A master's degree in London and a long trip through India planted an ever-growing skein of ideas in Joana Duarte's mind. The fashion designer was then lost in distant lands of dreams, slowly entangling herself in a love affair with untold stories. Songs sung by characters from the most diverse corners of the world, adventures narrated by fabrics that traverse the globe, and even chronicles adorned with crystals, saris, doilies and all kinds of embroideries. Out of these treasures found in her grandmother's chest or in flea markets and antique shops, Joana creates fashion for this day and age. But she doesn't do it alone: a banner of the connection of women through textiles, BÉHEN collaborates with small communities of woman artisans to give the rags of yore a second life. Thus is spun the romantic tale between the brand and the fashion that favours time, skill, beauty and durability. And from there sprout the seeds for a richer, more ethical and more sustainable world too.
FREEDOM IS A WOMAN'S NAME
BÉHEN’s SS22 collection, speaks of a female artistic identity in a dictatorship, which is made of gags written on the inside. Creating, communicating, producing, or the simple act of existing as a woman in a society of a very small human order was — and is — a trench of resistance. This collection runs through 15 names of the greater thought through 15 looks that are less clothes and more a study of the construction of meaning.
In addition to the continued work with artisans, such as bell-bottom pants, bedspreads, traditional embroidery — Madeira Embroidery, made from scratch by wise embroiderers — and denim pieces (made at Pizarro) do not gain a political dimension because Fashion has always been political. Fashion is freedom, even when Freedom, in Portugal, was not a woman's name.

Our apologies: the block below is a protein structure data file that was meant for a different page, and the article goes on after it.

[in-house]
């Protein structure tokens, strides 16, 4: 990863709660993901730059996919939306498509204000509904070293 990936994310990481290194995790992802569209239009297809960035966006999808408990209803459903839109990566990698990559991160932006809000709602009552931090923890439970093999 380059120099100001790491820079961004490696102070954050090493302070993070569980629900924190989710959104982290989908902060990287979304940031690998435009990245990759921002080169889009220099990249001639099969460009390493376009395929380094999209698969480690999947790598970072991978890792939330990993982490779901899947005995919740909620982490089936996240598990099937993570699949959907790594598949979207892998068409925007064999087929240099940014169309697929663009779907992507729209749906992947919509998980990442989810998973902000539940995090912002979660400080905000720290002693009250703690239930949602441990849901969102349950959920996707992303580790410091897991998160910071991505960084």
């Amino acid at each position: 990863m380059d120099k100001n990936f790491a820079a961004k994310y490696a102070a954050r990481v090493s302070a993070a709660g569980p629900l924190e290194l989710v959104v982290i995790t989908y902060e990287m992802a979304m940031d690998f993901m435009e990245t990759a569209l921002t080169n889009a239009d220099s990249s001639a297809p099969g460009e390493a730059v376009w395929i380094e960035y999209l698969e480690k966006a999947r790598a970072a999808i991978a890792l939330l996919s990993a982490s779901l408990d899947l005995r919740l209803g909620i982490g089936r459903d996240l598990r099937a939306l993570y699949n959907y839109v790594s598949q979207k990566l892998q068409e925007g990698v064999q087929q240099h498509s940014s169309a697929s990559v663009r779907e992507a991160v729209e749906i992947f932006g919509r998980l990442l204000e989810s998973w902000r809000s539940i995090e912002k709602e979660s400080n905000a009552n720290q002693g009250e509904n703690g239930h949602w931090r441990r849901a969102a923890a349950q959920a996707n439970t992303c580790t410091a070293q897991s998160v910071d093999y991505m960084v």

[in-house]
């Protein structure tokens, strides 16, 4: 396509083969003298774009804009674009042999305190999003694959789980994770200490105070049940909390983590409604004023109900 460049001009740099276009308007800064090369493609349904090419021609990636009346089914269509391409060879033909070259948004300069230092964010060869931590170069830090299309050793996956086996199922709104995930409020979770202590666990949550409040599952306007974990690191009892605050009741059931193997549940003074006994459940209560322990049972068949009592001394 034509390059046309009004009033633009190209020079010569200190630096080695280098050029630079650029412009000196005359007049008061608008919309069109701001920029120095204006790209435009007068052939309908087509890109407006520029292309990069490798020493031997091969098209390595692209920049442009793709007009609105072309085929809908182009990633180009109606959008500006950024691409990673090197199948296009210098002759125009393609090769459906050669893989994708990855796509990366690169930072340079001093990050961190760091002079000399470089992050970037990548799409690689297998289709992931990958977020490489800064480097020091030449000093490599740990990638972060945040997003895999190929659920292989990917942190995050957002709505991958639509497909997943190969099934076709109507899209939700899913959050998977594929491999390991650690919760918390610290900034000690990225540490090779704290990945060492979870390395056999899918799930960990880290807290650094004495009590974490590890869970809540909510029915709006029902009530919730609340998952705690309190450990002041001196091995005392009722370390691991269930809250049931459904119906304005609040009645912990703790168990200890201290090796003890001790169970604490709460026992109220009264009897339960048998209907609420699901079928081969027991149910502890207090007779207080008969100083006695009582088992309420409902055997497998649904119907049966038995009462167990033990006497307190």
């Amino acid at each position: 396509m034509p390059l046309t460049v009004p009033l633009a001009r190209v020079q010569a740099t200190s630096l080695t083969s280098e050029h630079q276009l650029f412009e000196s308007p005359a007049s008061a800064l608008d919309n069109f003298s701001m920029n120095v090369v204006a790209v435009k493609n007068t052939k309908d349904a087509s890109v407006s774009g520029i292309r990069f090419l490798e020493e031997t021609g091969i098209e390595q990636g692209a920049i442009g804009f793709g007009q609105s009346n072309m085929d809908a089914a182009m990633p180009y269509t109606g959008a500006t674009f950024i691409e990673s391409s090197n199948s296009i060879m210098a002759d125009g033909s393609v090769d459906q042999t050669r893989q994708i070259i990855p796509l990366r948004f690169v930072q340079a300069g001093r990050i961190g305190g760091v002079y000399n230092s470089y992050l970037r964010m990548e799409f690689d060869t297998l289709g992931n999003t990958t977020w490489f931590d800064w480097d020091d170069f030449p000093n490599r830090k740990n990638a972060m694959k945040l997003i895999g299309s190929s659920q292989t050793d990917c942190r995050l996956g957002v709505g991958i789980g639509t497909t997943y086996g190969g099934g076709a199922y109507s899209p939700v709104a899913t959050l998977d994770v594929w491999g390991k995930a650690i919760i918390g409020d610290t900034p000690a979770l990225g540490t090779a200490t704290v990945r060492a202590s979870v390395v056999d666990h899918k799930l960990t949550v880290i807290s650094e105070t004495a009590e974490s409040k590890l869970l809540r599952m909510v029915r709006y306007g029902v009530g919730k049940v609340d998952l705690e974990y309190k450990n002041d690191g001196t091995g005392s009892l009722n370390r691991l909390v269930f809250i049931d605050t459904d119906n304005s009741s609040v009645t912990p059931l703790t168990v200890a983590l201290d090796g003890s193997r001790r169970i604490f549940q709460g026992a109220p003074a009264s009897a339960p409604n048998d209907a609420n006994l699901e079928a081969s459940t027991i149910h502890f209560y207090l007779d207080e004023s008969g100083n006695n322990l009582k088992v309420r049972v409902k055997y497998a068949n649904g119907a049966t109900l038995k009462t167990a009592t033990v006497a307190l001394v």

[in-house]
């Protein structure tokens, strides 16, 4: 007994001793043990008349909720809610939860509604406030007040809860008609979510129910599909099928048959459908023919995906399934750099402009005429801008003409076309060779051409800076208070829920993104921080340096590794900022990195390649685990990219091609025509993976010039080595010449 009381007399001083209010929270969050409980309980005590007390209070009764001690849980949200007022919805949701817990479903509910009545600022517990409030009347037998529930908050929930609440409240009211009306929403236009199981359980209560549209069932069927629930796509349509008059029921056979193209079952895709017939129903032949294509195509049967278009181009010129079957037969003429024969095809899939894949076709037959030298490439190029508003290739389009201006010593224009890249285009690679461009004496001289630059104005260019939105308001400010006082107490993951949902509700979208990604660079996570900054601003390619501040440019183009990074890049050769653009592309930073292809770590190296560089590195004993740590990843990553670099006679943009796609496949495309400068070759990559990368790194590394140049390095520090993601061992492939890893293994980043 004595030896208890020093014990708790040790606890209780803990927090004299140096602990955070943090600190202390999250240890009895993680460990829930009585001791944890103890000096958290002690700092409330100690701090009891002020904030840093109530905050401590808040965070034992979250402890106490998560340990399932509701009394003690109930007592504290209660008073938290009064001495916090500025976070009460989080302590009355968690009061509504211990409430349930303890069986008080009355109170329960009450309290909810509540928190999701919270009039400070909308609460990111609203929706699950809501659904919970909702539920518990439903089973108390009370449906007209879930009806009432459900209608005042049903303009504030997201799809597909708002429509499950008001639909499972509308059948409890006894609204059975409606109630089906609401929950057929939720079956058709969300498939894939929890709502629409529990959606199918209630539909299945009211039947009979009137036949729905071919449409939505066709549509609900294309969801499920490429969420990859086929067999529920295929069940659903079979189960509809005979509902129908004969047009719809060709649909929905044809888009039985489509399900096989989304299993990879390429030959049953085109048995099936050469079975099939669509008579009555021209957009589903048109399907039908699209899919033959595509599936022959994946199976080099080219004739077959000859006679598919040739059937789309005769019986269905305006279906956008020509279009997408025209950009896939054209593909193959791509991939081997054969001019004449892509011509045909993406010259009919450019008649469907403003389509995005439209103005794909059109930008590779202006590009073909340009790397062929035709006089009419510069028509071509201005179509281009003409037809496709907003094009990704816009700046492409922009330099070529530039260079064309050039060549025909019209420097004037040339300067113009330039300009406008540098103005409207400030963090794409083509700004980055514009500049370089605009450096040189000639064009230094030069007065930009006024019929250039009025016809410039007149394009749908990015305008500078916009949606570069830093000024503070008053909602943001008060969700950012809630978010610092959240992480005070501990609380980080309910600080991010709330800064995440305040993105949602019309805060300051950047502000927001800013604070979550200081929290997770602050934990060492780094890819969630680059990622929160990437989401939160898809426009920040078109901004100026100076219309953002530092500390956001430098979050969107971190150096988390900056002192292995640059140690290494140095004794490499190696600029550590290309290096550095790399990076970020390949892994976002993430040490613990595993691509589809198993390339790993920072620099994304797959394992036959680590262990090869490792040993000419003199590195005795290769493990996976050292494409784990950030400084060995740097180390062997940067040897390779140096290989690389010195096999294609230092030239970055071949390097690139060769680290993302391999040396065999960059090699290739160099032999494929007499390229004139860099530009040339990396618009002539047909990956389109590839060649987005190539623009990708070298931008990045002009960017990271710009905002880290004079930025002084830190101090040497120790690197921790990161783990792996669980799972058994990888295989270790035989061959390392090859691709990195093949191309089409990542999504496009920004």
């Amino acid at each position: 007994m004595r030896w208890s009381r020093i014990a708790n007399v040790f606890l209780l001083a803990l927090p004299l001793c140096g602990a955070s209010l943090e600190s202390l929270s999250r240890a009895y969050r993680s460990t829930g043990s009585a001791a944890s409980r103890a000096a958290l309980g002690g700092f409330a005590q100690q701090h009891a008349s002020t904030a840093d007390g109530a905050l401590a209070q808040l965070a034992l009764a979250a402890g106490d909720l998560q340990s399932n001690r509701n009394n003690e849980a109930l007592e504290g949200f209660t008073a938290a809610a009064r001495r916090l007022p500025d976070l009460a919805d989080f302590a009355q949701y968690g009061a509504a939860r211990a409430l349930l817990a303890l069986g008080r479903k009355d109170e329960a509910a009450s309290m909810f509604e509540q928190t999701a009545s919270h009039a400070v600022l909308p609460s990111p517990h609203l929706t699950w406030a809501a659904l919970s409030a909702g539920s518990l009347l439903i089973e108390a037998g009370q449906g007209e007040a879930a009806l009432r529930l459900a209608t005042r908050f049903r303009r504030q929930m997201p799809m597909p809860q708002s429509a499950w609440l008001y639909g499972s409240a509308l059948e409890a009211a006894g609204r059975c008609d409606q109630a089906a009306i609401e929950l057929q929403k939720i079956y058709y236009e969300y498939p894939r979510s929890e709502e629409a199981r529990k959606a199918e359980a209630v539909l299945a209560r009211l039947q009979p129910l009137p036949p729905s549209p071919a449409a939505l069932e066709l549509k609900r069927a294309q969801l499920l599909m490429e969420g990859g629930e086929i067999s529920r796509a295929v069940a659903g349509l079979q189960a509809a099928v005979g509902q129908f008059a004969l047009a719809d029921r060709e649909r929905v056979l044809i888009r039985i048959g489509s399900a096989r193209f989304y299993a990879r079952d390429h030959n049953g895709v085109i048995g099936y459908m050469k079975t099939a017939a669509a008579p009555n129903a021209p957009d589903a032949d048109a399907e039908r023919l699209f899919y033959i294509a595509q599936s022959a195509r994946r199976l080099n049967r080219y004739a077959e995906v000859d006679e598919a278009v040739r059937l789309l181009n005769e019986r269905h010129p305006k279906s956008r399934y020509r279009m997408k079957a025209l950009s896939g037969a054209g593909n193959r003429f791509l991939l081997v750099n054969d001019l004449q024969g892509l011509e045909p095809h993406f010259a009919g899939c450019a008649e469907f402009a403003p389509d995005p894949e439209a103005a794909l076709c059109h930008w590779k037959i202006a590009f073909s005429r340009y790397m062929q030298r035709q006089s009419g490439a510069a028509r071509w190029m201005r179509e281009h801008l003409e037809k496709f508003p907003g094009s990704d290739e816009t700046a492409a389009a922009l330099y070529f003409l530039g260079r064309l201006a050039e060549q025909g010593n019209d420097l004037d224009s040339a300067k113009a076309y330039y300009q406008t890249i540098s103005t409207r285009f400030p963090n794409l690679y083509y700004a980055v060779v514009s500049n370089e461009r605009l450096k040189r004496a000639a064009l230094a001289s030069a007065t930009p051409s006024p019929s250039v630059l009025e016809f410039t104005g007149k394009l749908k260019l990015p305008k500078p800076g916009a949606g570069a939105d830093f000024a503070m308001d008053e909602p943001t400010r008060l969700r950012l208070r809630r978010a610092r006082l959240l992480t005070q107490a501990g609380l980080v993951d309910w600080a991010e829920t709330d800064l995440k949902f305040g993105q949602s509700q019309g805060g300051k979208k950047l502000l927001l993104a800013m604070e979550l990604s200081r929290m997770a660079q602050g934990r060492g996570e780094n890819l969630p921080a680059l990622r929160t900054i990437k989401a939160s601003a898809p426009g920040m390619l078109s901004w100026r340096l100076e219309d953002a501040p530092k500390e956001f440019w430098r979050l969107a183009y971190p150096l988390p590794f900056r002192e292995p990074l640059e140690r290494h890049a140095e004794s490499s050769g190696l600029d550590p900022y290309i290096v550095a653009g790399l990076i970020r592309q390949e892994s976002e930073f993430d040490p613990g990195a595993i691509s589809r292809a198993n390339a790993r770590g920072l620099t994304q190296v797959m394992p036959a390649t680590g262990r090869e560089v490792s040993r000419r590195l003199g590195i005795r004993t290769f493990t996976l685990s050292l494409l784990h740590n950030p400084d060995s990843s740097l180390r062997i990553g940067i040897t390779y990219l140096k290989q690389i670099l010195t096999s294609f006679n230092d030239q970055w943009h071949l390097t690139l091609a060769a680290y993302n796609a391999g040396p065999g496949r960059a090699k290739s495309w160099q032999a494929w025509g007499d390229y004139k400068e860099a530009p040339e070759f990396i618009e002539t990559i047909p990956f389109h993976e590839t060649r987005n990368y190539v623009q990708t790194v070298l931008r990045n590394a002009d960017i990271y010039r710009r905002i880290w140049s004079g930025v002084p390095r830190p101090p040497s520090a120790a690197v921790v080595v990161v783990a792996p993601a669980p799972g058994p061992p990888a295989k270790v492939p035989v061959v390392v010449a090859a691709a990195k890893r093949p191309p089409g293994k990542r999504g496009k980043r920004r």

With the support of Casa do Artista, which works every day for the deep recognition of professionals in the Arts, this spring is born from the stories about what it was like to live under Salazar that these 15 people — the women and men who fought for them — shared with fire in their voices. They are born from the pre-harpsichord stories, a period in which the body, opinion, personality and female presence broke the gray days with the strength of all armies and with the consequences of all wars. A period when war was about breathing. This isn’t, therefore, a collection about Portuguese Freedom Day: it is about the revolution in every day. A metalanguage of transformation, which needs to be expanded and shouted out while equality remains an utopia. There is hope in the power and firmness of these testimonies, and it is in this clarity of being that our tomorrow must lie.